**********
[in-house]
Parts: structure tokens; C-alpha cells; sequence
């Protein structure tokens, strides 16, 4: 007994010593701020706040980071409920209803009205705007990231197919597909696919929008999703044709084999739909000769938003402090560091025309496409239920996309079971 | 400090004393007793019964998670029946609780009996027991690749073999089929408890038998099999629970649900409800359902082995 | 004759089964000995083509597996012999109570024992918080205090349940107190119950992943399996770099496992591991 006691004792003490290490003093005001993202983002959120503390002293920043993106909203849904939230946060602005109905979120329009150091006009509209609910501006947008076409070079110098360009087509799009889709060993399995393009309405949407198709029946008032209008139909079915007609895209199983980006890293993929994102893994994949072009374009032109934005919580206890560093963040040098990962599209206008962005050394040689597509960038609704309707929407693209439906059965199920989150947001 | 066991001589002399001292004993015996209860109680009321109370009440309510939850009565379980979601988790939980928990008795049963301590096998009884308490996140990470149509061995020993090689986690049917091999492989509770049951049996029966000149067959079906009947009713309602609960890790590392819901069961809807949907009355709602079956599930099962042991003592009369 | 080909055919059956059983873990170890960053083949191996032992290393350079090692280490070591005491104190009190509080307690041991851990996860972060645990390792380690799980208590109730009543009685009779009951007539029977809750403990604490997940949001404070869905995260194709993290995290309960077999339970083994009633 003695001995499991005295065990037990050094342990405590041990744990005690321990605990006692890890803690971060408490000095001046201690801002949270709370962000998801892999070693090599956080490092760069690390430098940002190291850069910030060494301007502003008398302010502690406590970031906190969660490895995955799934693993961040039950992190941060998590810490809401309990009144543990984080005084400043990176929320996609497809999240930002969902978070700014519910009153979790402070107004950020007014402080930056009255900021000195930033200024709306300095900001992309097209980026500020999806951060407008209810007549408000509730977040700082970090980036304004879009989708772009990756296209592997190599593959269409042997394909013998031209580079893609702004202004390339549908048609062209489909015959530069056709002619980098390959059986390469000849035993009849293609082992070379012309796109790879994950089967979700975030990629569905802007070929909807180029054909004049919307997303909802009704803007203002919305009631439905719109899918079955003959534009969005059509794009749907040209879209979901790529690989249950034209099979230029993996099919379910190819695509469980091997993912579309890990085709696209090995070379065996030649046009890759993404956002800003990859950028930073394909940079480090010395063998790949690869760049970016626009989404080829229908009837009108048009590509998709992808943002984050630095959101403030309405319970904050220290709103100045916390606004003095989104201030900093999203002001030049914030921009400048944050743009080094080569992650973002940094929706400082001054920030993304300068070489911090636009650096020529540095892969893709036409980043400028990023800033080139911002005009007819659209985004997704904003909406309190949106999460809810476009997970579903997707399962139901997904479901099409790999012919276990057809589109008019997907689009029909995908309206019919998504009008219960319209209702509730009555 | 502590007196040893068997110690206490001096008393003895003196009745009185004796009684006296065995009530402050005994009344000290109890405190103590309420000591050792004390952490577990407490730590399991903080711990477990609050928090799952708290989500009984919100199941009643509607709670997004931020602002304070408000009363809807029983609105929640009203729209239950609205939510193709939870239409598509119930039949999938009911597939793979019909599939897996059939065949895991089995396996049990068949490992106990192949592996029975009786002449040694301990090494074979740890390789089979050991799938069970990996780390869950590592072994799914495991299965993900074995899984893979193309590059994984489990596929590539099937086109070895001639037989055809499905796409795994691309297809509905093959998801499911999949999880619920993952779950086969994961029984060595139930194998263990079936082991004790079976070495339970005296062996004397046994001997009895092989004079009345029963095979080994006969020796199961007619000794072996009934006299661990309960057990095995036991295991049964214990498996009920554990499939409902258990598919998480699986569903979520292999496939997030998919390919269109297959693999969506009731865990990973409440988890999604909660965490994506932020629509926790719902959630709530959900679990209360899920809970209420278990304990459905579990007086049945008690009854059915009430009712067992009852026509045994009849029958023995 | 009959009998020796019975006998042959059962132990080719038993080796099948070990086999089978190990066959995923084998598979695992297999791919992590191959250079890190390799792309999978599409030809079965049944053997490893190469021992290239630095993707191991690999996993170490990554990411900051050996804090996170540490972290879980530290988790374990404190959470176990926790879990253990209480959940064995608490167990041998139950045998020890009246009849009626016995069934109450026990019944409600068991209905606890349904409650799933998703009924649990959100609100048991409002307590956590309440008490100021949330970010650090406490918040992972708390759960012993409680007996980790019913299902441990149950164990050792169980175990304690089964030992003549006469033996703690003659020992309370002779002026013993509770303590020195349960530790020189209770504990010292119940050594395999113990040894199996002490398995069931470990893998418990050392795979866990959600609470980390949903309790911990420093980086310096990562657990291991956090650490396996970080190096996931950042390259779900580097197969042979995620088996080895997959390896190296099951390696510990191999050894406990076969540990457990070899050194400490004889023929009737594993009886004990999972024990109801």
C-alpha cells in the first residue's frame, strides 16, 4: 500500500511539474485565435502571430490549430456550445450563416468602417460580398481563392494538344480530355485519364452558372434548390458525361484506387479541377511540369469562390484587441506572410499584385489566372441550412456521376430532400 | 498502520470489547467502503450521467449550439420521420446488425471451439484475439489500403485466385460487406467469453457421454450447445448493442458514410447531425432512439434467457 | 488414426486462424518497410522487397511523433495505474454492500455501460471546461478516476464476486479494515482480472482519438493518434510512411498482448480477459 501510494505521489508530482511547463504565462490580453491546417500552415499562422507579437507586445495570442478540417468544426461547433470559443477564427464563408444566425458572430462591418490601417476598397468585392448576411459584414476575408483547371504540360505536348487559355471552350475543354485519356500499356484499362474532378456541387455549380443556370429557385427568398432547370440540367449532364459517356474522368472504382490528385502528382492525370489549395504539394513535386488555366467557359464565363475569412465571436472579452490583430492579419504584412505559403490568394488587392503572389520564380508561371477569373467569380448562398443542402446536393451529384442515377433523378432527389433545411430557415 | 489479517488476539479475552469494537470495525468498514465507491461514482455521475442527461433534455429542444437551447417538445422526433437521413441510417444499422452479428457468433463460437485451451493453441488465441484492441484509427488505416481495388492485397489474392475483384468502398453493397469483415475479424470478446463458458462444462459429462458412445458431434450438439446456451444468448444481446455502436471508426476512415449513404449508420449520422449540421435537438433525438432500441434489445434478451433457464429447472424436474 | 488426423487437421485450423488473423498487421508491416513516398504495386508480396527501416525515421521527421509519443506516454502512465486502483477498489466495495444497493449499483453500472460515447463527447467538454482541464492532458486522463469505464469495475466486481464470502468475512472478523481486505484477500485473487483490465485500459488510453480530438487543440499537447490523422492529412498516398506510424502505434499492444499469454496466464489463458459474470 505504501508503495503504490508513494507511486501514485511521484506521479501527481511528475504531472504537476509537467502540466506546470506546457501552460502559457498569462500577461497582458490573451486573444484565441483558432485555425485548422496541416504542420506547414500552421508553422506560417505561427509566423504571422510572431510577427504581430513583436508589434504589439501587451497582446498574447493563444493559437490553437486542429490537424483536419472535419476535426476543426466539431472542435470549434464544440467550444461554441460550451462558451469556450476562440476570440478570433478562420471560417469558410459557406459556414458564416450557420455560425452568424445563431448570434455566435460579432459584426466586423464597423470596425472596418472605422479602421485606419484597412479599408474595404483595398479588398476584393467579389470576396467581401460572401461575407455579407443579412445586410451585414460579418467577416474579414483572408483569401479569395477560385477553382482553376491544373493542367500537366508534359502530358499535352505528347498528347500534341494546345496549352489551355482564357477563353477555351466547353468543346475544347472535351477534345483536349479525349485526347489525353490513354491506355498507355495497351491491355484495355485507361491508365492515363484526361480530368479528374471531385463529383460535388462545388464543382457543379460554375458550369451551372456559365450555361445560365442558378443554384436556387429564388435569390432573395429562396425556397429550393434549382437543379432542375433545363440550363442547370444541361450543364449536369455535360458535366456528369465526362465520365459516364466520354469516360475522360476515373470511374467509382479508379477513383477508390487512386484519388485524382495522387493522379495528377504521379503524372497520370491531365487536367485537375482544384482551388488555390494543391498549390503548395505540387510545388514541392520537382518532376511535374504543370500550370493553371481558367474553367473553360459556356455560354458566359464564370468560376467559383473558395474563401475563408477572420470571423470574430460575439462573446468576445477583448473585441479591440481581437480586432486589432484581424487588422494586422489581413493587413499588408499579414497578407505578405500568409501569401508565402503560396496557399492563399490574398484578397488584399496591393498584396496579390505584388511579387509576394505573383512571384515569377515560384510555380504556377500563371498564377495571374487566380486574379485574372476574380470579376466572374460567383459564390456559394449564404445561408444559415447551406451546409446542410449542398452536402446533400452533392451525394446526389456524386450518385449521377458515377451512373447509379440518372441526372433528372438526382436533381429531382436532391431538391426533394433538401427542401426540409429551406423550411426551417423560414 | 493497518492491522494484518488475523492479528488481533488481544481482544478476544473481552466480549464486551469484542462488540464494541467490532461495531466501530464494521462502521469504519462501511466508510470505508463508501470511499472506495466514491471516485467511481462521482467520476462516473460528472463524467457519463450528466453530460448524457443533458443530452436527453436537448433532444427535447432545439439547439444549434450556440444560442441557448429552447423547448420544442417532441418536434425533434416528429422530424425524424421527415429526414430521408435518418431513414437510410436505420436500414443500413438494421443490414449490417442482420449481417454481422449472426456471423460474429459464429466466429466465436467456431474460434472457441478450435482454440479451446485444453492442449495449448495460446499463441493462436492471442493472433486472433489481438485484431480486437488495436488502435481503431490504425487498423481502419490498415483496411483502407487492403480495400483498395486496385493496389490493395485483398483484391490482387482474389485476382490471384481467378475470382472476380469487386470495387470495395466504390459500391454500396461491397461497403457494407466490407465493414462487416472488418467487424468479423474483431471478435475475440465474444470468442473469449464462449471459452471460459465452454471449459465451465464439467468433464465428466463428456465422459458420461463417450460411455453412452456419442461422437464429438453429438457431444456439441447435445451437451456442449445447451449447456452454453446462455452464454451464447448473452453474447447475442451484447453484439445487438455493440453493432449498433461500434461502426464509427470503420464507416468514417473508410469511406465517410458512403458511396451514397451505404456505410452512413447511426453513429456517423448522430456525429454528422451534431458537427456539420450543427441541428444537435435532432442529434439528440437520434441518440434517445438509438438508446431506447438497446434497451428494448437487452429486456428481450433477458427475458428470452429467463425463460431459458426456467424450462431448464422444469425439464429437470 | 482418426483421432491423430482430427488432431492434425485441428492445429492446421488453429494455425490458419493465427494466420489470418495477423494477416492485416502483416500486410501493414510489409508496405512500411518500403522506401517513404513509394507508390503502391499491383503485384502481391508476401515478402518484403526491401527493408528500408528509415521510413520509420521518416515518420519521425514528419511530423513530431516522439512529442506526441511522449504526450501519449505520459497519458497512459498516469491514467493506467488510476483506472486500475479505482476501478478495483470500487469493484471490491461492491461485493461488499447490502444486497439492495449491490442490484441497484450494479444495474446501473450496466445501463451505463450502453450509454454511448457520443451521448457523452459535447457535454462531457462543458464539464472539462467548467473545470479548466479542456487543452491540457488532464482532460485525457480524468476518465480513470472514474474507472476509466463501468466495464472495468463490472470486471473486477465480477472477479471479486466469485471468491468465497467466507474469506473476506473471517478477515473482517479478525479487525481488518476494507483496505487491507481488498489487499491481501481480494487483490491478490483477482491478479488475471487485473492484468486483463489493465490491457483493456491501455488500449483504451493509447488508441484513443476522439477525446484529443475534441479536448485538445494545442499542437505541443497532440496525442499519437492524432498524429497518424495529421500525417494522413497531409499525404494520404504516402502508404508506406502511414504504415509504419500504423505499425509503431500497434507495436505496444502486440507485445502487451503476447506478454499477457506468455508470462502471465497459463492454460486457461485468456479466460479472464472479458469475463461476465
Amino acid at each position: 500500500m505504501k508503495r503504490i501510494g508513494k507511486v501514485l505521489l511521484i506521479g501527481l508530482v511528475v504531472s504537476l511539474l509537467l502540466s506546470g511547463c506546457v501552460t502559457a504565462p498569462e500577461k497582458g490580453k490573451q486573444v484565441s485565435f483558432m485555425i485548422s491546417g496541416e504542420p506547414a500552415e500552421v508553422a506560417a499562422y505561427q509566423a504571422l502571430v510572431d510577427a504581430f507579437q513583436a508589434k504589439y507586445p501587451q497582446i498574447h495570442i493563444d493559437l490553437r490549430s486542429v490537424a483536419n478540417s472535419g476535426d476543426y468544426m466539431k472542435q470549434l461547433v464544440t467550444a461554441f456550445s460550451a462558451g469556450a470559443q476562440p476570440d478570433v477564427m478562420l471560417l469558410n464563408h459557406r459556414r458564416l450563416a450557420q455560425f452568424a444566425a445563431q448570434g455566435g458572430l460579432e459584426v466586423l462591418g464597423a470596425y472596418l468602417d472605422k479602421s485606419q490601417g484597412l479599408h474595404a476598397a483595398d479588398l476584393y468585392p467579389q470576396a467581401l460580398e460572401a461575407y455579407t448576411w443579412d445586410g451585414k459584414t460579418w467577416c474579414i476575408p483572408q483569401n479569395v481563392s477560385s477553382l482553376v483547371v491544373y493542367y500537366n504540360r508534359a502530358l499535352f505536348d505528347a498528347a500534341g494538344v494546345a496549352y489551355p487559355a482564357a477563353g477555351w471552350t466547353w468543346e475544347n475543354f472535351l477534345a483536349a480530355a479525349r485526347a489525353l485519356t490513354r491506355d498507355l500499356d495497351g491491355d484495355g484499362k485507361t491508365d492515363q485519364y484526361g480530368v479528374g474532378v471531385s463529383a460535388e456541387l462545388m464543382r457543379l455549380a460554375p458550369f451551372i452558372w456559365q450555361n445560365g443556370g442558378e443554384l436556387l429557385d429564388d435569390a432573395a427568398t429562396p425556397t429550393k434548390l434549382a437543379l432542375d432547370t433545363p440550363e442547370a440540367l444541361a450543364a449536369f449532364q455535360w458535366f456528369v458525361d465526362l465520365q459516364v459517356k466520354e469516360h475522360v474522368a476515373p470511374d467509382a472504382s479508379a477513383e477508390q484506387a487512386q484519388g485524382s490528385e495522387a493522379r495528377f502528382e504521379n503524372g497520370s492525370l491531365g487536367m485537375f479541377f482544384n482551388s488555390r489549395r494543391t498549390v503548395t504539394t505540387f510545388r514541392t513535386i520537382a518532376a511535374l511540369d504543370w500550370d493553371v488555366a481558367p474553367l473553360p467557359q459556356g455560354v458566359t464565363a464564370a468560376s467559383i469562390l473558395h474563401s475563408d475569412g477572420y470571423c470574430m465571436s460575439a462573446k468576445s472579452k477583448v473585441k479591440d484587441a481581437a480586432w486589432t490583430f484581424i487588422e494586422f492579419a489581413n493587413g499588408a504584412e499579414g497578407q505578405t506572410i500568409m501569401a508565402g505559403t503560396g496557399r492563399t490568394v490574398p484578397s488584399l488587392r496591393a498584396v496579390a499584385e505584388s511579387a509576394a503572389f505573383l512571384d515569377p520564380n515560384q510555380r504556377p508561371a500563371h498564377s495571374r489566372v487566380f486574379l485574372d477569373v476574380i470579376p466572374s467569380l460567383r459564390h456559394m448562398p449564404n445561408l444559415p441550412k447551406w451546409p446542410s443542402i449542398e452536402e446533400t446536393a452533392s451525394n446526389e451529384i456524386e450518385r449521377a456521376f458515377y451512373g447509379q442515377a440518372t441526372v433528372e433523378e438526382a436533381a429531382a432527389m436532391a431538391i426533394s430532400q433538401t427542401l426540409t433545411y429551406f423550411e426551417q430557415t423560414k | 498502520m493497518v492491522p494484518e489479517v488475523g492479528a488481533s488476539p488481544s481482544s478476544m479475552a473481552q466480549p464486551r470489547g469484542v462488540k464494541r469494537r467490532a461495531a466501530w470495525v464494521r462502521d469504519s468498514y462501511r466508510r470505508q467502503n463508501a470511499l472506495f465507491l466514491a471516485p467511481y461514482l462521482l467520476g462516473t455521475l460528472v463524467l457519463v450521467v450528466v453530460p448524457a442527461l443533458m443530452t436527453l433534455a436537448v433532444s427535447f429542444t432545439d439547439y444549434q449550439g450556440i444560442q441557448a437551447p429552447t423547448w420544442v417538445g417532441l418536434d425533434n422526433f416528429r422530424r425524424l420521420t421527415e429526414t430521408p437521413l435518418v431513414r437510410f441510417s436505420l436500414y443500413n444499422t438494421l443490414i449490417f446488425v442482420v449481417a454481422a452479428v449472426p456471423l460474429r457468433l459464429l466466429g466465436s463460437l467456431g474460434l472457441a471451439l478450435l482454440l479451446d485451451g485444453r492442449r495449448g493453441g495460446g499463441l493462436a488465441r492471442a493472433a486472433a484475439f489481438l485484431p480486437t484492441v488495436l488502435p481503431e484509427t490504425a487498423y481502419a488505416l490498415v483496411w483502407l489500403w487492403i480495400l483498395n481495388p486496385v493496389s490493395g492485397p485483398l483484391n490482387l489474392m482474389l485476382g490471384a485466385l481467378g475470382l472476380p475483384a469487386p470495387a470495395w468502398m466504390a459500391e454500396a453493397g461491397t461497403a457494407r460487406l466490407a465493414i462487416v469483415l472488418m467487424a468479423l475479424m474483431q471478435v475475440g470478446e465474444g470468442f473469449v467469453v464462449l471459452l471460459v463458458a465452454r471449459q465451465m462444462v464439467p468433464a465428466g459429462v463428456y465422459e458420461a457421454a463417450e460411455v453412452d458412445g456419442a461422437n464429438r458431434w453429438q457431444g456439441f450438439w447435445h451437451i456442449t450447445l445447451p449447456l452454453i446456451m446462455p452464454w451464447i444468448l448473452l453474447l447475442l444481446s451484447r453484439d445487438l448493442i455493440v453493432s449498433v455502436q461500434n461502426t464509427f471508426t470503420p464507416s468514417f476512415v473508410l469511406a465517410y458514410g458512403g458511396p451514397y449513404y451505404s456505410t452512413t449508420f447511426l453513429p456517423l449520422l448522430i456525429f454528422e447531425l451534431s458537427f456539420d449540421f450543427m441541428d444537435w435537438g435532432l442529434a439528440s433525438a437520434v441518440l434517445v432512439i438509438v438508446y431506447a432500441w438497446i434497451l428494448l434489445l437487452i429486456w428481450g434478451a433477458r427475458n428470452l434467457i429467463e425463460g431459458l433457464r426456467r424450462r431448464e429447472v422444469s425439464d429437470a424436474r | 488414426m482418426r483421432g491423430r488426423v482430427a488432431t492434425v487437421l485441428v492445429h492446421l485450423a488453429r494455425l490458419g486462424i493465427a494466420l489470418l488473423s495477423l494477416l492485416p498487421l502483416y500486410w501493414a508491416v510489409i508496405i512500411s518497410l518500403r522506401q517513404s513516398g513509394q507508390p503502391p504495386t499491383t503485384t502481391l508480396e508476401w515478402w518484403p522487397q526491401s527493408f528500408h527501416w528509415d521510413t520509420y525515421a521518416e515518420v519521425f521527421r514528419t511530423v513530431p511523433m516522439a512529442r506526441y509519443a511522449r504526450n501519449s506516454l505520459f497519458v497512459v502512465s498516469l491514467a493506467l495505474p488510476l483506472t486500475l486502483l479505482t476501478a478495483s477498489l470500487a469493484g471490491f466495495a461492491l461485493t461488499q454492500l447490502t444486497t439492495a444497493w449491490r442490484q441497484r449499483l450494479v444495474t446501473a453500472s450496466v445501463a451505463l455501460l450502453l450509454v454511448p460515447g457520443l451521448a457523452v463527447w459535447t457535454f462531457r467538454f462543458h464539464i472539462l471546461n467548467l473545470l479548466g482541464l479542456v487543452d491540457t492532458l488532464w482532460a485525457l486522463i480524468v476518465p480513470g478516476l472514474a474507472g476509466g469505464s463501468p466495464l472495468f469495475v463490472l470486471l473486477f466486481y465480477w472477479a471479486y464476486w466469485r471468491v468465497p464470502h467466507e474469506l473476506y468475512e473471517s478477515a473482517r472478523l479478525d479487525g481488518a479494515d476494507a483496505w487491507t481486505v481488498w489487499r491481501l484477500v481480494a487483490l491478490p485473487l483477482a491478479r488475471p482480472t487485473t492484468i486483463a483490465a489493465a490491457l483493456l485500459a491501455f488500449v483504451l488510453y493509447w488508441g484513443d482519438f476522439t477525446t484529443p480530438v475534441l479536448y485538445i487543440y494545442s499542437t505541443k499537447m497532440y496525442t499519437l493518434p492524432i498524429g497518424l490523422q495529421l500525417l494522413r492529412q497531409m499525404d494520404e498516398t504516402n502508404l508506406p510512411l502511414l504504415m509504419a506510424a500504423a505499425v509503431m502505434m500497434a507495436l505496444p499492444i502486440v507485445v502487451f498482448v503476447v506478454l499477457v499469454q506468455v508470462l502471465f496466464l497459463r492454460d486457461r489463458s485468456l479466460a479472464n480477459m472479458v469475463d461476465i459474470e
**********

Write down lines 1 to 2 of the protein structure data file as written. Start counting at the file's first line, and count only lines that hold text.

[in-house]
Parts: structure tokens; C-alpha cells; sequence